What a disappointment this volume turned out to be. I read so much
praise for the Dark Tower series, I expect all seven books to be treasured classics. But this
is a poor story. Of course, because it is Stephen King, you fly right through the 400 pages,
King writing anything will result in some interesting reading - but the plot of The Drawing
of the Three is disappointing. The entire book is spent with completely unlikeable characters,
you won't enjoy spending time in the head of a heroin addict, a clever murderer, or the split
personality that is Odetta Walker. Roland, the hero of this series, doesn't get
portrayed very favorably in this book either.
Roland the gunslinger finds himself on a deserted beach, attacked by lobstrosities -
monster carnivorous lobsters. The lobsters are classic King creatures, mean and scary - they lurk threateningly
for the rest of the novel - which is because the entire book is spent on the same desolate, featureless beach. The sense of "epic adventure" is completely lost - the first book
in this series conveyed a fine sense of wonder, of vastness - as Roland chased the Man In Black over a huge
landscape. In this book, a sick and injured Roland manages to stagger a few miles north along a beach. Not much territory is covered, and
ultimately very little is done to advance his quest. Nor does King provide ANY background information about
Roland in this book. The first book gave us some of Roland's history, but there is surely much more to be
revealed - but King doesn't provide any of those details. If you haven't read the first book (though why would
anyone start a series on book 2?) The Drawing of the Three would make no sense at all.
On the beach, Roland finds a door with no walls, frame, or other support structure, there
is simply a door standing on the sand. Going through the door, Roland finds himself transported to an alternate
universe (our own earth) and inside the head of Eddie the heroin addict. There is some nice story telling as
Roland is baffled by commonplace items in our world - but this interesting stranger's view of our society is
quickly left behind as Roland finds himself involved in Eddie's plot to smuggle cocaine into New York airport.
Ultimately, it ends in a giant shootout - and a dozen bad guys get blown away, while Roland and Eddie survive
a thousand shots fired in their direction. (I was pretty sure Eddie gets hit in the arm in this gunfight, and
gets peppered with shotgun pellets, yet these injuries apparently instantly heal when they go back through the
door to Roland's world, because they are never mentioned again.)
I found the Odetta Walker character especially annoying. Remember the episode
in the original Star Trek series where a malfunction in the transporter splits Captain Kirk into two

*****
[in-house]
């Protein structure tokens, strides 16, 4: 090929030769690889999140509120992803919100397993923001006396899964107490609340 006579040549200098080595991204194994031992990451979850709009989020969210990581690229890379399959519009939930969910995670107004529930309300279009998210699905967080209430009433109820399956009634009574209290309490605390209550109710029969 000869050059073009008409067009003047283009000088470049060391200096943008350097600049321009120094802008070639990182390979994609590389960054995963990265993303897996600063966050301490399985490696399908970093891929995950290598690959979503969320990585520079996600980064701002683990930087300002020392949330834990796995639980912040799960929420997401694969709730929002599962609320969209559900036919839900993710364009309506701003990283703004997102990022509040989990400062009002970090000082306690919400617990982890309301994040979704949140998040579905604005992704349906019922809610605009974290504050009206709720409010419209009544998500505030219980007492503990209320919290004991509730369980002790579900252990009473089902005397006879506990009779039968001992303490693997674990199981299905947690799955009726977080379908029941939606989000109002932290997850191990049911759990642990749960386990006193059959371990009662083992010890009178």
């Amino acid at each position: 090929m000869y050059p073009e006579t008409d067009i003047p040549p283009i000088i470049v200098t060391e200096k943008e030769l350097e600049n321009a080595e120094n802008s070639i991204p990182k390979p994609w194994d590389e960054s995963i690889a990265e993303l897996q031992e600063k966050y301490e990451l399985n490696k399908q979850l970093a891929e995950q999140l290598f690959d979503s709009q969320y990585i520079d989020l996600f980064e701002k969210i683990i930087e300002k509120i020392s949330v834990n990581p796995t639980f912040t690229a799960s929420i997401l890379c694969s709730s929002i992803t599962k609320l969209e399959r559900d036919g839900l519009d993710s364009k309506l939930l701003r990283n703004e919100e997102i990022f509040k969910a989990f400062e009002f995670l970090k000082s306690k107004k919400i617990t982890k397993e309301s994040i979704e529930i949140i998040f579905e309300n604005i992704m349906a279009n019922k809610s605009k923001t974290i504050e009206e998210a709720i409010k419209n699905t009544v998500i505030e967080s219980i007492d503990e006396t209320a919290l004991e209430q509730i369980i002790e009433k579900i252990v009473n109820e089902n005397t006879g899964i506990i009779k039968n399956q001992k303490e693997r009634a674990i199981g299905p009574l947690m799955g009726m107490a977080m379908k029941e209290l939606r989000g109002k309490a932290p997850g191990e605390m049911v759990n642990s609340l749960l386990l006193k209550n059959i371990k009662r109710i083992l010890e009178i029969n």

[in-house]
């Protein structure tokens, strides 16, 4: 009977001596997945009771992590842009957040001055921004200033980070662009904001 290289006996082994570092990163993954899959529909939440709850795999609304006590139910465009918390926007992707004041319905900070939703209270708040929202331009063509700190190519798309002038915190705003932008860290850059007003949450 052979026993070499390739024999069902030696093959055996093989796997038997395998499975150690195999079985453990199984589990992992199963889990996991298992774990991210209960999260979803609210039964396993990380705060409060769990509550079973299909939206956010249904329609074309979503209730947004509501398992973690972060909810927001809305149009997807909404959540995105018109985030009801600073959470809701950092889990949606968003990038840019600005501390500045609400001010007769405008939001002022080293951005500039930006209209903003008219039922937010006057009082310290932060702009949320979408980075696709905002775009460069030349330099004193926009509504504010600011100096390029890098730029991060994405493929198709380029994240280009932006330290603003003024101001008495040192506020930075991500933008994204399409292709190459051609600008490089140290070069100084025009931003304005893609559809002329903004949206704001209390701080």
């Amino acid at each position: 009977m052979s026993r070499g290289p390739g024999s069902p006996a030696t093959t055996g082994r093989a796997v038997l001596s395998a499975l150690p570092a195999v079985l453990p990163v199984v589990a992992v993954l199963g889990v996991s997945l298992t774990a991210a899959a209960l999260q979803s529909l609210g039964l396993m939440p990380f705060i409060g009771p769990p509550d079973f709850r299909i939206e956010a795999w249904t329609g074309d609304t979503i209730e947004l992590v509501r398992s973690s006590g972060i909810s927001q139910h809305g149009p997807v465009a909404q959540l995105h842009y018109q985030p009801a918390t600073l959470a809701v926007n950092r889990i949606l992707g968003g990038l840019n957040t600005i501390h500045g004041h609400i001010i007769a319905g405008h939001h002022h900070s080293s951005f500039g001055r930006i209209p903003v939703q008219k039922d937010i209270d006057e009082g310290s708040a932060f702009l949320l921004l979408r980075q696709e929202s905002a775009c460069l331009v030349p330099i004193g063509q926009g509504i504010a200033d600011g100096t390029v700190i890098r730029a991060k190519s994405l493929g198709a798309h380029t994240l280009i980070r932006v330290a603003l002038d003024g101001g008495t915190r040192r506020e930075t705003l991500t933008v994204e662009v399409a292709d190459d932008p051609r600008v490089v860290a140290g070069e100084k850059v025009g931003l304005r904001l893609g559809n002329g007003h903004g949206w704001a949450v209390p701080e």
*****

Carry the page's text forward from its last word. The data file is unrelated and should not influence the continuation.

halves - one side completely good, the other half completely evil? King employs the same idea, but instead
of a malfunction in the transporter, King drops a brick on the head of 5 year old Odetta Walker, and this
results in the manifestation of the complete good / evil personality split years later. Odetta Walker is portrayed
as implausible saint, while Detta Walker is the incarnation of trouble. It is tiresome reading.
The final section of this book deals with Roland inside the mind of Jack Mort,
an evil man who apparently gets his jollies by assaulting other people. It is Jack Mort, who, years ago, dropped
the brick on Odetta Walker's head, and it also Jack Mort, many years later, who shoved Detta Walker in front of
a subway train- and now he gets possessed by Roland - how is that for a huge coincidence? The sense of wonder/confusion Roland
felt when he first viewed our world through Eddie's eyes is now gone - Roland simply sifts through Mort's memory
bank and instantly comes up with understanding of how our world works, and what to say and do. Roland also demonstrates
he is in complete control of Mort's body as he makes some astonishing gunshots. I was disappointed to see the "bullet
meant for the heart stopped by a cigarette lighter in the breast pocket" plot device - this lucky happenstance is just
too frequently in novels. Besides, Roland/Mort is running away from the cops, so how come their shot hits a cigarette
lighter in his front pocket?
I still have high expectations for the rest of this series. The last three books were written
about 20 years after Drawing of the Three, and King has surely improved as a storyteller. I hope Roland and his new
comrades now get back to the journey to the Dark Tower. I suspect they will, since the next book is titled The Wastelands.